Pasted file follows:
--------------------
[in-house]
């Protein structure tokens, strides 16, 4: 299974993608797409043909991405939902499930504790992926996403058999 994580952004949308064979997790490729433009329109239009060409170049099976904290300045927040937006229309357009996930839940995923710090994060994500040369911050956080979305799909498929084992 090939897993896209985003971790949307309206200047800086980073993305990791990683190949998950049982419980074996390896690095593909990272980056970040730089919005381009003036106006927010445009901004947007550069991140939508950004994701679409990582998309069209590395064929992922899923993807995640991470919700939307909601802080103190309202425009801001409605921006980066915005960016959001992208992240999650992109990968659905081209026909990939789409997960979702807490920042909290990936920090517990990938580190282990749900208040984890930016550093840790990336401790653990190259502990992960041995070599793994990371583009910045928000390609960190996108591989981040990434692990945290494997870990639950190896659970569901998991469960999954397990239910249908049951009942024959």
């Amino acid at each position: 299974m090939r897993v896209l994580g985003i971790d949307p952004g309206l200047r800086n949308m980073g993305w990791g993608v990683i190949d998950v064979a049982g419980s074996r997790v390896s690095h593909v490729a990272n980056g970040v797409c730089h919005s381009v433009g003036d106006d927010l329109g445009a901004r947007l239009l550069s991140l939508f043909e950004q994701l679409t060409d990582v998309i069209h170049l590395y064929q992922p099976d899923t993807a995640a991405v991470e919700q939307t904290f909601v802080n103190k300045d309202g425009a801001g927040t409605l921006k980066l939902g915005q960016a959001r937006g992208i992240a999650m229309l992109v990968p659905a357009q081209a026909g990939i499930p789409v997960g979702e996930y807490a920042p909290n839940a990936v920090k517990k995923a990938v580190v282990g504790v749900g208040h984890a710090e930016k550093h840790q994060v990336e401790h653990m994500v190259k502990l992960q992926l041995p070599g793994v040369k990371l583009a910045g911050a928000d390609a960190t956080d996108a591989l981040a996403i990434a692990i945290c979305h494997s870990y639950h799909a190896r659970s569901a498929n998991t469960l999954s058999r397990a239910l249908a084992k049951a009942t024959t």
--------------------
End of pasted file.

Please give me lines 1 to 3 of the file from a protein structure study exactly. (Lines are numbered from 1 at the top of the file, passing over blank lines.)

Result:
[in-house]
């Protein structure tokens, strides 16, 4: 299974993608797409043909991405939902499930504790992926996403058999 994580952004949308064979997790490729433009329109239009060409170049099976904290300045927040937006229309357009996930839940995923710090994060994500040369911050956080979305799909498929084992 090939897993896209985003971790949307309206200047800086980073993305990791990683190949998950049982419980074996390896690095593909990272980056970040730089919005381009003036106006927010445009901004947007550069991140939508950004994701679409990582998309069209590395064929992922899923993807995640991470919700939307909601802080103190309202425009801001409605921006980066915005960016959001992208992240999650992109990968659905081209026909990939789409997960979702807490920042909290990936920090517990990938580190282990749900208040984890930016550093840790990336401790653990190259502990992960041995070599793994990371583009910045928000390609960190996108591989981040990434692990945290494997870990639950190896659970569901998991469960999954397990239910249908049951009942024959």
């Amino acid at each position: 299974m090939r897993v896209l994580g985003i971790d949307p952004g309206l200047r800086n949308m980073g993305w990791g993608v990683i190949d998950v064979a049982g419980s074996r997790v390896s690095h593909v490729a990272n980056g970040v797409c730089h919005s381009v433009g003036d106006d927010l329109g445009a901004r947007l239009l550069s991140l939508f043909e950004q994701l679409t060409d990582v998309i069209h170049l590395y064929q992922p099976d899923t993807a995640a991405v991470e919700q939307t904290f909601v802080n103190k300045d309202g425009a801001g927040t409605l921006k980066l939902g915005q960016a959001r937006g992208i992240a999650m229309l992109v990968p659905a357009q081209a026909g990939i499930p789409v997960g979702e996930y807490a920042p909290n839940a990936v920090k517990k995923a990938v580190v282990g504790v749900g208040h984890a710090e930016k550093h840790q994060v990336e401790h653990m994500v190259k502990l992960q992926l041995p070599g793994v040369k990371l583009a910045g911050a928000d390609a960190t956080d996108a591989l981040a996403i990434a692990i945290c979305h494997s870990y639950h799909a190896r659970s569901a498929n998991t469960l999954s058999r397990a239910l249908a084992k049951a009942t024959t």